Picking up this album by Wolf Bites Boy after their recent very well received performance on the ‘new’ band stage at Rebellion Festival in Blackpool, I expected something good. Their live performance, so good as it was, meant that the merchandise stand outside the smallest of the festival stages struggled to keep up with demand. One of the joys of such a festival, is to come away with a list of bands new to you, seen and enthused by, and with the inclination to check out their back catalogue. In this case a dÃ©but album by a band that sparked a real reaction in those that witnessed them.
So, Wolf Bites Boy. A punk rock band, with a smattering of Oi! – that street smart punk attitude genre and also with a healthy dose of rock’n’roll sensibility. A band split geographically by the Southern tip of the Pennines, being part Sheffield and part Stoke-on-Trent based. A band whose first album is probably one of the best UK Punk releases that I’ve heard for several years. In fact I’d go as far to say that it is probably my favourite Punk album since Texas band, Black Star Brigade released ‘They Think They Can Knock Us Down’ , which, criminally ignored as it was, should have propelled them to the same levels as RANCID. Okay, so WBB are not quite at that level…. yet… but they could be based on this offering.
So, what can you expect with this album?
A more intelligent lyrical presentation is offered here than many of the bands peers in that whilst it covers the same subject matter; loyalty to friends, working class pride, punk pride, etc., what it doesn’t do is use the standard cringeworthy language. It has a feel of a yearning for the old times and youth but an acceptance of change but still with that punk attitude of not getting in flow with the rest of society. So songs like ‘Against The Grain’, ‘Fighting On’ with its “Don’t let the bastards grind you down” chorus and ‘Wear Your Heart With Pride’, flip the finger to those that would do you down and impose their will. Songs like ‘Gotta Get Away’, ‘Family Isn’t Always Blood’, ‘My Friend’ and ‘The Place That I Call Home’ deal with friendship, current and lost, in an intelligent way without being straight out of the ‘Ladybird book of street punk lyrics’. No generic lyrical content about ‘hanging out with the crew/gang’ and ‘fighting and drinking’.
Musically they have a stunningly good Punk Rock’n’Roll guitarist in Rob Lad. You can hear some great little licks in there, probably best shown in the song ‘Wear Your Heart With Pride’ where he cuts through the songs with a sound that could be Tim Armstrong banging out some Johnny Thunders licks. The fella also plays some nice off-beat rhythms as they throw in the odd ska feel; ‘I’ll Be There For You’. Some Punk bands can get that ska thing in there and not make it sound out of place and some can’t. These guys can and that may be because they have some level of love and respect for reggae and ska. Note their recent cover of Bob Marley on a 4 CD box set for Teenage Cancer Trust. There is also the fact that members of Stokes Ska heroes, The Rough Kutz, join them on a couple of tracks. ‘My Friend’, a song of lost friendship, disloyalty and ultimately of a lost girl has a beautiful, if too short, minor key lilting piano from a Rough Kutz member. It throws you on the first listen, unexpectedly coming out of the blue at you late in the album.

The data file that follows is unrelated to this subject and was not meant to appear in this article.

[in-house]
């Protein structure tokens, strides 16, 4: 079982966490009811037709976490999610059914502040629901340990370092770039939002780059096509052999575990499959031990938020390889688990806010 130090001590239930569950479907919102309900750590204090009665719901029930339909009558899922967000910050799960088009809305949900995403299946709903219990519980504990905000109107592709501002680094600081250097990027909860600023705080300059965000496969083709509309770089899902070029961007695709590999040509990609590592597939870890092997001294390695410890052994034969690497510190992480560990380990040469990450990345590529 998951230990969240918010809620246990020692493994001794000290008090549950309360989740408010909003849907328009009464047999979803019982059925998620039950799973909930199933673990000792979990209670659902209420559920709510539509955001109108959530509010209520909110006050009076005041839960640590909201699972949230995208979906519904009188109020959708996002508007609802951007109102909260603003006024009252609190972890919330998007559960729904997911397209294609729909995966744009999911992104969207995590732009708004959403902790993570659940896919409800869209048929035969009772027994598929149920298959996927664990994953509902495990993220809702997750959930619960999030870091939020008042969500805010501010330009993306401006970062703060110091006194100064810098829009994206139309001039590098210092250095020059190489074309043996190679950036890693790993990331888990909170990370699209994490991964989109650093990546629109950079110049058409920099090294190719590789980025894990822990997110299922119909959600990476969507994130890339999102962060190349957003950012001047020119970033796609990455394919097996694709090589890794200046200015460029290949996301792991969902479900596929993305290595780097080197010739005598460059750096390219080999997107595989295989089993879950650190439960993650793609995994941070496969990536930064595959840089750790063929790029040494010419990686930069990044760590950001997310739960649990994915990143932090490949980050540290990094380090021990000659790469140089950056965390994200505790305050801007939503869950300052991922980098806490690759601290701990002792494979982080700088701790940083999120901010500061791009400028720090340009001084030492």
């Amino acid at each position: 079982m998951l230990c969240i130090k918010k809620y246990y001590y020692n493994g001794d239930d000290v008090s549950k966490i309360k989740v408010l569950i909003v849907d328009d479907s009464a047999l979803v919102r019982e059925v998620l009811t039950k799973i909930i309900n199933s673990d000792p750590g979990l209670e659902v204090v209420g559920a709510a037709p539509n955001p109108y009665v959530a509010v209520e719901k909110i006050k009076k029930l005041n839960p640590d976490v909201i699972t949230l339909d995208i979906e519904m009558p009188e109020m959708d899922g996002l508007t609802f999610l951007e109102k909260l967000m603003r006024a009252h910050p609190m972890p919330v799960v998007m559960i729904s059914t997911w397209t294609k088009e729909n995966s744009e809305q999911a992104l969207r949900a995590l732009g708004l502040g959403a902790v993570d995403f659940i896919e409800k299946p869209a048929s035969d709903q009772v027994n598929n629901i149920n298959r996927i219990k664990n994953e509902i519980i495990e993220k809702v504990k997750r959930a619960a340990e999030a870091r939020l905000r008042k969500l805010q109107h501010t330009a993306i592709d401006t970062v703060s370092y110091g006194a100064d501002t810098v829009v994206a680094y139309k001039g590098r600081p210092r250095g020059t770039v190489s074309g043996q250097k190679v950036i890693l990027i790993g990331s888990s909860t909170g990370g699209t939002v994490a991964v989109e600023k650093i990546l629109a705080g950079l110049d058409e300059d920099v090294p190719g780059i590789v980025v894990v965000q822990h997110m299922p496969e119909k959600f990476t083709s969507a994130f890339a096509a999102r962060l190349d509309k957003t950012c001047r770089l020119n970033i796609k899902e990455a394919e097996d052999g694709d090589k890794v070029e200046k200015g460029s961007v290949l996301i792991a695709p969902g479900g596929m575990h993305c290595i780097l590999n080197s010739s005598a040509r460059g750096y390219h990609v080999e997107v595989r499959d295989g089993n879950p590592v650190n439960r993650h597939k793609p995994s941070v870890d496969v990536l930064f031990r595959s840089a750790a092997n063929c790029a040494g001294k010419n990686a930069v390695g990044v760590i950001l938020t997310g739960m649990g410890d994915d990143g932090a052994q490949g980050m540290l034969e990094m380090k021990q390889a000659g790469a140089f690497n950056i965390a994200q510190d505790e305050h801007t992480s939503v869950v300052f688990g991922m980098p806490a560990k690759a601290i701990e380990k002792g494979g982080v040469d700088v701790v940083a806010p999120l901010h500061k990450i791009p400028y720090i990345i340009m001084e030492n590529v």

Stu, bassist and vocals throws in some great little fast and rumbling bass lines which are sometimes a little too low in the mix to showcase them properly. Drummer, Paul, is not your average Punk 2/4 time signature player. So put them together and you have a tight little rhythm section that leaves room for a wall of guitar sound to lay over the top or for Rob’s guitar licks to dovetail in between them. It’s the ability to layer their sound that lifts them above the average two dimensional UK punk band into great UK band or even into the US band territory without ‘being’ US sounding.
If they improve on this album with their next then there is no reason for us not to have our own big name UK punk band again to rival the Fat Wreck Chords and Epitaph stable.
A gem of an album if this genre does it for you, so buy, blag or steal this… but get it!!!
Review: Mark Veitch
Photo – WBB PR